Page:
Patent Japan

Thursday, August 31, 2006

Chinese Government Delegation on their Patent Law Revision

On August 29, 2006, the Ministry of Economy, Trade and Industry and the Japan Patent Office announced that they will accept a delegation in September from the People's Republic of China for a dialogue and a symposium on the draft revision of Chinese Patent Law.

The delegation, called the Research Group on Chinese Patent Law Revision, is composed of members from the State Intellectual Property Office, the Supreme People's Court, the National People’s Congress, and the State Council.

The dialogue will be held with members from the METI and industry, and the symposium will be co-hosted by the SIPO and International Intellectual Property Protection Forum.

It is reported that the Group will thereafter visit the US Patent and Trademark Office and the Court of Appeals for the Federal Circuit to talk with their counterparts on the same issue.

Tuesday, August 29, 2006

Committee on Inventive Step

On August 29, 2006, Nikkan-Kogyo Shimbun posted an article which said that a survey committee on inventive step is established under JPO on the same date. (This is a follow-up of my previous report.) 

The committee is composed of nine experts from the Japan Patent Attorney Association, the Supreme Court, universities, and so on.

Matters to be surveyed are,
(i) statistical surveys of examination/appeal cases which were filed and decided all in EPO, USPTO and JPO, and analyses on the cases to which contrary decisions were made among these Offices,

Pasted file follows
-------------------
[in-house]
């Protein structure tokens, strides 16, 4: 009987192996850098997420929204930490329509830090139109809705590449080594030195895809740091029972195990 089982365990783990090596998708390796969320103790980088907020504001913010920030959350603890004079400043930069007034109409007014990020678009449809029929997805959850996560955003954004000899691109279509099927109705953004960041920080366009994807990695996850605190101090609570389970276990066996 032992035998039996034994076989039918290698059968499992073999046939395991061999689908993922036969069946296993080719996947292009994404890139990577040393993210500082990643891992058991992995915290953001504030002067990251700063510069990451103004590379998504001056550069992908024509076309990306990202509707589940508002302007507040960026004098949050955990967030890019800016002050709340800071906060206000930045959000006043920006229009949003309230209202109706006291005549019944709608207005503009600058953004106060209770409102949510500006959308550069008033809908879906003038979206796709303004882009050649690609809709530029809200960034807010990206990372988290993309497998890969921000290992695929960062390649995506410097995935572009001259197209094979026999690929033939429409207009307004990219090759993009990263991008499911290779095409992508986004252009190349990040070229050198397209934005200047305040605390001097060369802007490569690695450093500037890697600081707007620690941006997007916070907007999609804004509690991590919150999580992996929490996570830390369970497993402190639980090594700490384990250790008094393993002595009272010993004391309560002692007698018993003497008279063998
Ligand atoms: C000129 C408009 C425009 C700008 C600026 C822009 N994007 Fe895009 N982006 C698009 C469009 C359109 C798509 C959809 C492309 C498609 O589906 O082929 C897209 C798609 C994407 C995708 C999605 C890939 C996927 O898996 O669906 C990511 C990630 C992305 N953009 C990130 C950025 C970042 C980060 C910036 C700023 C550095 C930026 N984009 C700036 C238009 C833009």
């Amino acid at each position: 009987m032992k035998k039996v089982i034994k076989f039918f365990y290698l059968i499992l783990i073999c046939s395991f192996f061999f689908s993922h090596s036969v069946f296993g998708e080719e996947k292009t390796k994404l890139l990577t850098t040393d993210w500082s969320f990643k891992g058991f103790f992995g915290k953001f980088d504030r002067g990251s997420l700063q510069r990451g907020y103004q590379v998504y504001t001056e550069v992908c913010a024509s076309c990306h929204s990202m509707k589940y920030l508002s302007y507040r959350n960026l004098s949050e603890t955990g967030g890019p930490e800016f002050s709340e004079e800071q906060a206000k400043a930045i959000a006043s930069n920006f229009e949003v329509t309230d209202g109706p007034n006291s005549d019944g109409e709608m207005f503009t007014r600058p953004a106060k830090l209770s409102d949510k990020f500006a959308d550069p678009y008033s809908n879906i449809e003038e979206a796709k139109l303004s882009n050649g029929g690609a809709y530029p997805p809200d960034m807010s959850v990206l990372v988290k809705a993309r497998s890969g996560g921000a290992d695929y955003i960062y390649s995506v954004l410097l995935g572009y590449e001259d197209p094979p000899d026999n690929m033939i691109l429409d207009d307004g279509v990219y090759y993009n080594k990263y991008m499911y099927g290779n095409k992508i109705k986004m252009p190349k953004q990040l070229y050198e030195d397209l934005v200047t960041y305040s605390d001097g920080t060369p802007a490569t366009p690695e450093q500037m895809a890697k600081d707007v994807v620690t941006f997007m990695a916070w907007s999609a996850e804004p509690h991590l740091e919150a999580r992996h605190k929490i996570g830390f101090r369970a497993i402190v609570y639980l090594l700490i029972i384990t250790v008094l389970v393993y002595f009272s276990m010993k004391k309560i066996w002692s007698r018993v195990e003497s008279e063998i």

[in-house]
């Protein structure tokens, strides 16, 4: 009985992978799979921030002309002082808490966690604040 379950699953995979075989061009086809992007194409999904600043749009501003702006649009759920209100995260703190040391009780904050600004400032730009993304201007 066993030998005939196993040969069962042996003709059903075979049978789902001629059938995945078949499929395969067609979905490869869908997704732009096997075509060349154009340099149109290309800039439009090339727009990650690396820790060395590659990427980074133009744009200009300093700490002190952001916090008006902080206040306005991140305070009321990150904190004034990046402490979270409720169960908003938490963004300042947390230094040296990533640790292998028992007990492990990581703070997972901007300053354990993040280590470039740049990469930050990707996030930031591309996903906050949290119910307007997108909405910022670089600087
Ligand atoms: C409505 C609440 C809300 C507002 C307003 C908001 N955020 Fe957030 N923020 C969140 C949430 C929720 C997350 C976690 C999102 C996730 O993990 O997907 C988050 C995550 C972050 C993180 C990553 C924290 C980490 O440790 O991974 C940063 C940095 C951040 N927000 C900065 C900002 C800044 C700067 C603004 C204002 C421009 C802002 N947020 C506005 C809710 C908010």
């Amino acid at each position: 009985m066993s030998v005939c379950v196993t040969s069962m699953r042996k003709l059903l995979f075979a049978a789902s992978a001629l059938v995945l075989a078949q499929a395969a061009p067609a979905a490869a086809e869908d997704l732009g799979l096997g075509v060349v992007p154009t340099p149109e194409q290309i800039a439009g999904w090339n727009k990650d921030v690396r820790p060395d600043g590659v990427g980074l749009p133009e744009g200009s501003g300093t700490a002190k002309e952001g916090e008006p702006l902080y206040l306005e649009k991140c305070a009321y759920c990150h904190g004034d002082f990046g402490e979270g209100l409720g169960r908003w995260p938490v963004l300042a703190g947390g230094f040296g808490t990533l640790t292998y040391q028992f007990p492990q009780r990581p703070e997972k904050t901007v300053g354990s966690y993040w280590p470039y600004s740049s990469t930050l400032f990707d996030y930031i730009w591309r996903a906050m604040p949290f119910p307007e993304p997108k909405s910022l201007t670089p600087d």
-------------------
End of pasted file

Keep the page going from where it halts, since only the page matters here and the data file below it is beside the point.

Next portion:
(ii) comparisons on the methodology of inventive step (nonobviousness) in major jurisprudences, and
(iii) questionnaires to companies, universities, and patent law firms upon the methodology/level of inventive step (nonobviousness) in major countries.

Inventive step has been and is still one of the most hotly debated issues in this world. (Refer, for example, to the situations in the US (by courtesy of Mr. Dennis Crouch) or UK.)

It is expected that the survey results, which are supposed to be compiled by the end of May 2007, will be presented at the Trilateral Meeting as basic materials for future discussion.

Monday, August 28, 2006

MOJ's Plan to Beef up Legal Staff

On August 27, 2006, Yomiuri Shimbun posted an article that the Ministry of Justice is considering to beef up legal staff handling lawsuits against the state.

According to the report, the Government was sued in 8,424 cases in 2004, and this plan appears to be aimed at handling "high-profile" policy cases.

Regarding the cases in which the JPO's Commissioner is a defendant, the appeals against JPO Boards' decisions totals 589 in FY 2005. But it doesn't seem to affect these cases at IP High Court, since they are dealt with exclusively by JPO Board members.

Thursday, August 24, 2006

From Archives – Claim Interpretation, "Lipase Case"

On May 8, 1991, the second panel of the Supreme Court, by vacating the decision of the Tokyo High Court, ruled on the interpretation of claim in "Lipase Case", 1987 (Gyo tsu) 3. This landmark decision is still being cited in many cases.

Here is the summary.
When examining novelty and inventive step (Patent Law Section 29 (1) and (2)), the content of a claimed invention has to be ascertained before comparing it with prior art. This should be based on the terms used in the claim, unless any special circumstances would arise. Only in the case such as where the terms of the claim cannot be understood clearly and unambiguously, or where the content of the claim is clearly false in the light of the detailed description, it would be permitted to refer to the detailed description.
In this case, since there are no limitations to the term "lipase" in the claim, nor any special circumstances such as above, the claim should not be interpreted to mean only "Ra lipase."